Operator console 62 can be implemented either as an ASCII terminal or as a workstation or other computer system. If implemented as a computer system, operator console 62 will have a software configuration including UCI 70 and an operating system (OS) 72. Network device 64 similarly has a software configuration including UCI 70 and an operating system (OS) 74, which is not necessarily the same as OS 72. As noted above, UCI 70 can be utilized as an interface to any network management platform (NMP), such as NMP 76 executed by network device 64, that supports the UCI information structures and definitions described herein.

The message transport protocol employed to convey UCI commands and responses between network devices depends upon the mode of UCI operation. In command line mode in which an operator is inputting UCI commands at operator console 62, the transport protocol utilized to convey UCI commands to a target network device and to communicate responses from the target network device to operator console 62 is preferably Telnet, a well-known protocol in the TCP/IP (Transmission Control Protocol/Internet Protocol) suite. If on the other hand, file mode UCI is utilized to convey one or more UCI commands between a file server and a target network device, Telnet File Transport Protocol (TFTP) is preferably utilized.

With reference now to FIG. 3, an exemplary command line mode communication interchange between operator console 62 and network device 64 is illustrated. As indicated, the operator enters a command line at the prompt displayed at operator console 62 as follows:

verb (op. directive) /folder1/folder2/tableA/row5

The operator establishes a Telnet connection between operator console 62 and network device 64 via network 68, if such a connection is not already active, and transmits the UCI command to network device 64. In response to receipt of the UCI command, network device 64 executes the UCI command and provides a response echoing the original UCI command plus any additional parameters required or requested by the operational directive. Thus, as illustrated, the general format of the response(s) of network device 64 as displayed to the operator by operator console 62 is as follows:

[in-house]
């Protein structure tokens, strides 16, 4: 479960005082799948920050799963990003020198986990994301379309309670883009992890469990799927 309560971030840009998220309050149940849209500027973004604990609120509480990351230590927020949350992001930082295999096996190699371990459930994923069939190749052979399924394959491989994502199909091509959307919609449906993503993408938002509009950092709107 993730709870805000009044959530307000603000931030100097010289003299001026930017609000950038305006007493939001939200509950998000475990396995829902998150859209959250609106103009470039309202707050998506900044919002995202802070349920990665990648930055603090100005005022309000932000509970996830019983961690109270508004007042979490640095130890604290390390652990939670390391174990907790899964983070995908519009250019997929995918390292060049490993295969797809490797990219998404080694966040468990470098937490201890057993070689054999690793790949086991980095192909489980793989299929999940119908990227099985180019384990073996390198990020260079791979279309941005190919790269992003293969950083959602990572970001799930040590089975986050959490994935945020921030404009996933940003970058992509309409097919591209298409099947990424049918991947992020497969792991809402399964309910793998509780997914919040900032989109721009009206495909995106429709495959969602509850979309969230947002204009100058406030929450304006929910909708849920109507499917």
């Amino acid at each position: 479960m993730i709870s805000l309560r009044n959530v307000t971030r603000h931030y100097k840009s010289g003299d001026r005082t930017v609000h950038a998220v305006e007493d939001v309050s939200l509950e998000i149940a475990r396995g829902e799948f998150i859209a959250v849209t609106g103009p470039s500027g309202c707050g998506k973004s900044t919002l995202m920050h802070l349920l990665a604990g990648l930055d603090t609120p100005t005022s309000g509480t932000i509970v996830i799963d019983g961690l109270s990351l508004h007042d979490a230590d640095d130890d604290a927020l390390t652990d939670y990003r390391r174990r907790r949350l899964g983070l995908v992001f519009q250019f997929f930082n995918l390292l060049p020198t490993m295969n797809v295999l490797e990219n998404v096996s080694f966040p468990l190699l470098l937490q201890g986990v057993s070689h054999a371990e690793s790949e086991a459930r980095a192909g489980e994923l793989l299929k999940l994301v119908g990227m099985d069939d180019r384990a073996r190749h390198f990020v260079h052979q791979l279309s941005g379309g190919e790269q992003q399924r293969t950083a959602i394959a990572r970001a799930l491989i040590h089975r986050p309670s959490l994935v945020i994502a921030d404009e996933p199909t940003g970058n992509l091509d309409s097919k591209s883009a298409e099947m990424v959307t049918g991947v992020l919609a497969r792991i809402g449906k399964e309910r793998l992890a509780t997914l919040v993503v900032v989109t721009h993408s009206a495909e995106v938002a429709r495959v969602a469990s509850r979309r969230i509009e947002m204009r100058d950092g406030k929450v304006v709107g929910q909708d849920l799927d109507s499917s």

verb /folder1/folder2/tableA/row5 attribute1=value1

attribute2=value2

attribute3=value3

As noted above, this response displayed at operator console 62 can conveniently be utilized to form a subsequent UCI command.

Referring now to FIG. 4, there is depicted an exemplary file mode communication interchange within network environment 60. As illustrated, an operator initiates the file mode communication interchange between network device 64 and file server 66 by entering an appropriate command, in this case an EXTRACT command, at the command line of operator console 62. The UCI EXTRACT command is then transmitted via Telnet to network device 64, which responds with a status message such as “in progress” while the UCI file specified by the command (i.e., routerimage5) is retrieved from file server 66, whose IP host name is specified in the EXTRACT command. As shown, in order to retrieve the specified UCI command file, network device 64 issues a TFTP GET command to file server 66.

File server 66 responds to the TFTP GET command by transmitting the UCI commands contained in routerimage5 to network device 64. As shown, these UCI commands may include, for example, UCI SET commands that set attribute values for the attributes contained in the rows of tables 1 through N. In response to receipt of these UCI commands via TFTP, network device 64 executes the UCI commands.